Battersea General Hospital

33 Prince of Wales Drive,  Battersea Park, SW11 4BQ

Medical dates:

Medical character:

1902 - 1972


The National Anti-Vivisection Hospital was founded in 1896  by Mrs Theodore Russell Monroe, the Honorary Secretary of the Anti-Vivisection Society 'for the relief of human suffering by physicians and surgeons who are opposed to vivisection'.  The Hospital did not allow medical experiments on animals to be carried out on the premises and, indeed, did not employ any doctor who agreed to such practices.

The years 1896 to 1901 were preoccupied with raising funds and finding suitable premises for the Hospital.  Eventually a private residence - Lancaster Towers - was converted to a hospital in 1902, largely financed by Lady Headley, who felt strongly about animal welfare.

From 1903 in-patient beds were available - 11 for adults and 4 for children.  In 1906 the Hospital absorbed the Hospital of St Francis, another anti-vivisection hospital, at Darenth House, 34 Camberwell Green, which had closed in 1904 (this had previously been at 145 New Kent Road and had closed in 1903).  The Hospital of St Francis had been founded by Dr Joseph Oldfield, who then went on to establish the only fruitarian hospital in England, the Lady Margaret Hospital in Bromley.

In 1910 the Hospital was renamed with the ungainly title The Anti-Vivisection Hospital, The Battersea General Hospital.  The anti-vivisection movement had much support in Battersea, and the National Anti-Vivisection Society still exists today, with its headquarters at Millbank.

However, the efficacy of the treatments offered by the Hospital did not meet universal approval.  Applications to the King Edward's Hospital Fund for financial aid were repeatedly turned down as the Hospital did not comply with 'those general conditions which they consider should govern any hospital designed for the best form of relief for the sick poor'.

In 1914, during WW1, 20 beds were given over for military patients.

In 1928 the Hospital was involved in a legal case over a disputed Will.  Constance Edith Guerrier had bequeathed her estate to 'The Women's Hospital, Battersea'.  The Borough Council argues that the maternity home in Bolingbroke Grove was the only hospital solely for women in Battersea.  In the event, the South London Hospital for Women received the bequest.  The Anti-Vivisection Hospital, The Battersea General Hospital contested this on the basis that half their beds were devoted to women, with a special cancer ward, and previously the Hospital had been staffed entirely by female doctors.  They lost the case.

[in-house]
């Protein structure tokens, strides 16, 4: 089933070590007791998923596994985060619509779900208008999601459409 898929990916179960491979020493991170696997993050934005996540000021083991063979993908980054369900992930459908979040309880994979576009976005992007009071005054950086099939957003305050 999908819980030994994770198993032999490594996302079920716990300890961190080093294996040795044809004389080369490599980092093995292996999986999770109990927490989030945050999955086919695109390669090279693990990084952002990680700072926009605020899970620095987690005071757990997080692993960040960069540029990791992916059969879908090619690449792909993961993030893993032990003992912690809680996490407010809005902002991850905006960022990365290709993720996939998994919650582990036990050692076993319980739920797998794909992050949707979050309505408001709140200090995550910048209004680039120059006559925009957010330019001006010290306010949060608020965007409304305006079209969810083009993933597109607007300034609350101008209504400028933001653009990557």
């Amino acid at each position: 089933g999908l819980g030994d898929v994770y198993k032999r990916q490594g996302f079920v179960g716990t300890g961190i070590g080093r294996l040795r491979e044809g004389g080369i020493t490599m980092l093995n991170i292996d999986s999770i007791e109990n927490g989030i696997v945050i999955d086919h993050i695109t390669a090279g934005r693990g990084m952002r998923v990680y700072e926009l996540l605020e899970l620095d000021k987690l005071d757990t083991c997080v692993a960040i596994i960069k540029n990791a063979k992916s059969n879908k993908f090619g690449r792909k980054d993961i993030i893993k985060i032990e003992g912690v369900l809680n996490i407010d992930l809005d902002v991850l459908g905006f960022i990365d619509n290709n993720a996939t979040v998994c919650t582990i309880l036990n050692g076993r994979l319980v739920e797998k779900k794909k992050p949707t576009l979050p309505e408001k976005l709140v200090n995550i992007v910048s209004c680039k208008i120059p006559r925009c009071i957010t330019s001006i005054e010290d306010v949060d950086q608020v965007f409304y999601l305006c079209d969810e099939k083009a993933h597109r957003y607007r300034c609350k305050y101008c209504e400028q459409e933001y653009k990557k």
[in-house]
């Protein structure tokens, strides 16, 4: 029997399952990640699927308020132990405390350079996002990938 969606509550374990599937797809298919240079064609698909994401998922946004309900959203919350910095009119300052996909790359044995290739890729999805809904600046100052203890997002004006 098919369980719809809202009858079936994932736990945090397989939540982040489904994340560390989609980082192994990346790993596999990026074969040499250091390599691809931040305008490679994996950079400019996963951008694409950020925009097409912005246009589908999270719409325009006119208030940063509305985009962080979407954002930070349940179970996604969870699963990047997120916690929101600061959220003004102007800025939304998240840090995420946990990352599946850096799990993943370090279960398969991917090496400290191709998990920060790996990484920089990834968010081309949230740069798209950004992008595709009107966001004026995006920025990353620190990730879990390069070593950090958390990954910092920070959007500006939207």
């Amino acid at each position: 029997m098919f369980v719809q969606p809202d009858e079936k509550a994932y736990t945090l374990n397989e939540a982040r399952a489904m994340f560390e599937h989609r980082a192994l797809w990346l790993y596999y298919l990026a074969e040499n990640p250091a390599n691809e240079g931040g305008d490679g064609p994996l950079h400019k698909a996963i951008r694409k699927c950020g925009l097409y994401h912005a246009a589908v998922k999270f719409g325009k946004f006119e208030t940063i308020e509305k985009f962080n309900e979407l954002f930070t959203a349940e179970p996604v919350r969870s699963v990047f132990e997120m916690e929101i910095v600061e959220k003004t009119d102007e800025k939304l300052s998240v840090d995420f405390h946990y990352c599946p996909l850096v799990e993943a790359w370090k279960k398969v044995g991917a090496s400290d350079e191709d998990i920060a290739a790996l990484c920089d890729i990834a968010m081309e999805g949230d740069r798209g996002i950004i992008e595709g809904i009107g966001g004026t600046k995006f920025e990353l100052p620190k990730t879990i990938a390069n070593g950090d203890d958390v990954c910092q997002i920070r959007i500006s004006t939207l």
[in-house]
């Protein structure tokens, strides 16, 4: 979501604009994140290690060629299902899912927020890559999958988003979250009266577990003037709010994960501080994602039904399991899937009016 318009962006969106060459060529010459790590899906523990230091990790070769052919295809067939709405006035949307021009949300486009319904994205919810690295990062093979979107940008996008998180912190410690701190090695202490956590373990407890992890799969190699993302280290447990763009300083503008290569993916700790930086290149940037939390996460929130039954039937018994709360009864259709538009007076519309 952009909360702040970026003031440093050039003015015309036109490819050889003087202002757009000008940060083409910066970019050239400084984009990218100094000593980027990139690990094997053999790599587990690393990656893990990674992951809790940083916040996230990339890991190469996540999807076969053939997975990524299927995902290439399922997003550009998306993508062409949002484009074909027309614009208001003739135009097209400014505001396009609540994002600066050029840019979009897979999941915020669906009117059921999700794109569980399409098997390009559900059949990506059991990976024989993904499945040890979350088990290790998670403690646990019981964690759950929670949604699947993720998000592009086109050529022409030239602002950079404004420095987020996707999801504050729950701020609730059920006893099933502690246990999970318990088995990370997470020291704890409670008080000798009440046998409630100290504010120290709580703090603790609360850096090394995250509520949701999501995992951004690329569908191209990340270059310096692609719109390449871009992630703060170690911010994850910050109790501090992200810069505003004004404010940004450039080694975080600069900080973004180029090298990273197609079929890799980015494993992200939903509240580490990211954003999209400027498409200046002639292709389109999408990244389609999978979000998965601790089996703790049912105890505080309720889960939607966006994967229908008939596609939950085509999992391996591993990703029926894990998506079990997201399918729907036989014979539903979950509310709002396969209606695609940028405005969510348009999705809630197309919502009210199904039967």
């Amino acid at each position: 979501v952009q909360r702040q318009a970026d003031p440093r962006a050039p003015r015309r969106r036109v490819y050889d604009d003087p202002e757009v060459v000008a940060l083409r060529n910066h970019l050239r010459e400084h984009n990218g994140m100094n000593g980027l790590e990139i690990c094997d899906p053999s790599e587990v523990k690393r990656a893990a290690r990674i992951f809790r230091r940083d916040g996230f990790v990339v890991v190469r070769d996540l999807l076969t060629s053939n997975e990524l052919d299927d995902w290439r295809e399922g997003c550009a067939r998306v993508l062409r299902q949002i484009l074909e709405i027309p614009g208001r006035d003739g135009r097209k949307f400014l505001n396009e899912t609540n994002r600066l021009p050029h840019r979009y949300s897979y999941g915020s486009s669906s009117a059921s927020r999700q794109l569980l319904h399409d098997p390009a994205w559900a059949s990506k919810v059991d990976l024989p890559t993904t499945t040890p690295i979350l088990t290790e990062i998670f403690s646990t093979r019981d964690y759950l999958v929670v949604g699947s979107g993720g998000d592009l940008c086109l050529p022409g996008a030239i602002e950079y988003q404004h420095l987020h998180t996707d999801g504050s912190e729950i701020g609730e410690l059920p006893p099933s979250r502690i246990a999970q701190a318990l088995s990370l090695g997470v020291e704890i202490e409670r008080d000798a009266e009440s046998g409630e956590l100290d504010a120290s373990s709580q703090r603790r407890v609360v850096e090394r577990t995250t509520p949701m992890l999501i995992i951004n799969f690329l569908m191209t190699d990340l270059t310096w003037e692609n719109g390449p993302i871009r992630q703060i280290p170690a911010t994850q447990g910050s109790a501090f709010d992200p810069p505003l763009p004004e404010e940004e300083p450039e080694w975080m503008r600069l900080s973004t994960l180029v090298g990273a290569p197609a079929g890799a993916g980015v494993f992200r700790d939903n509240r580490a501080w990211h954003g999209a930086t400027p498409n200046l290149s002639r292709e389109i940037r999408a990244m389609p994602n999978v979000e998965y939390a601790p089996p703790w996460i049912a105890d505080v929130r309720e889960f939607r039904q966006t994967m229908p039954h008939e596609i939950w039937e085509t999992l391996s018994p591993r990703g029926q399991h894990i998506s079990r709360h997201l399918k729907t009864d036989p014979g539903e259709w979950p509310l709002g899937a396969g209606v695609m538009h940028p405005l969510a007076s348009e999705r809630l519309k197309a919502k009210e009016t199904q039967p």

By 1935 the Hospital was in severe financial difficulties and the Governors decided that any reference to anti-vivisection should be dropped.  However, this change required the sanction of the High Court as the Hospital was bound by trust deeds.  While the legal process was initiated, a large part of the Hospital had to be closed because of lack of funds.  At the end of the year the High Court gave its approval for the change of ethos, making the Hospital finally eligible for grants from the King Edward's Hospital Fund.  It was renamed simply as the Battersea General Hospital.

During WW2 it joined the Emergency Medical Scheme with 85 beds.

In 1943 Sir Peter Lindsay, Managing Director of the Morgan Crucible Company, Battersea, became Chairman of the Hospital.

In 1948 the Hospital joined the NHS, coming under the administration of the Battersea, Putney and Tooting Group.  It had 79 beds.

For Coronation Day in 1953 Mr KM Hubbard, a local radio and electrical engineer, loaned 8 TV sets to the Hospital so that the patients could watch the ceremony.  By this time the cost per in-patient per week was £16 16s 1d (£18.80).  During this period there was a shortage of nurse recruits, because of the reduced birth rate in 1936 and the subsequent lack of 18-year-old girls for training.  This made life difficult for all hospitals, and patients had to be turned away when there were no acute beds available due to lack of staff.

The Hospital closed in 1972 following a reorganisation of the NHS.

Present status (February 2008)

The Hospital was demolished in 1974.  The site now contains a modern complex run by Servite Houses; it includes Sir Jules Thorn Court, a care home for people suffering from dementia and Alzheimer's disease, and Mary Court and Joan Bartlett House, which offer assisted living.  A separate building, Edward Wilson House,  is run by the Family Welfare Association

Albert Bridge Road

The complex, as seen from Prince of Wales Drive

main entrance

The bright pink main entrance to the block

Prince of Wales Drive

The complex, as seen from Albert Bridge Road







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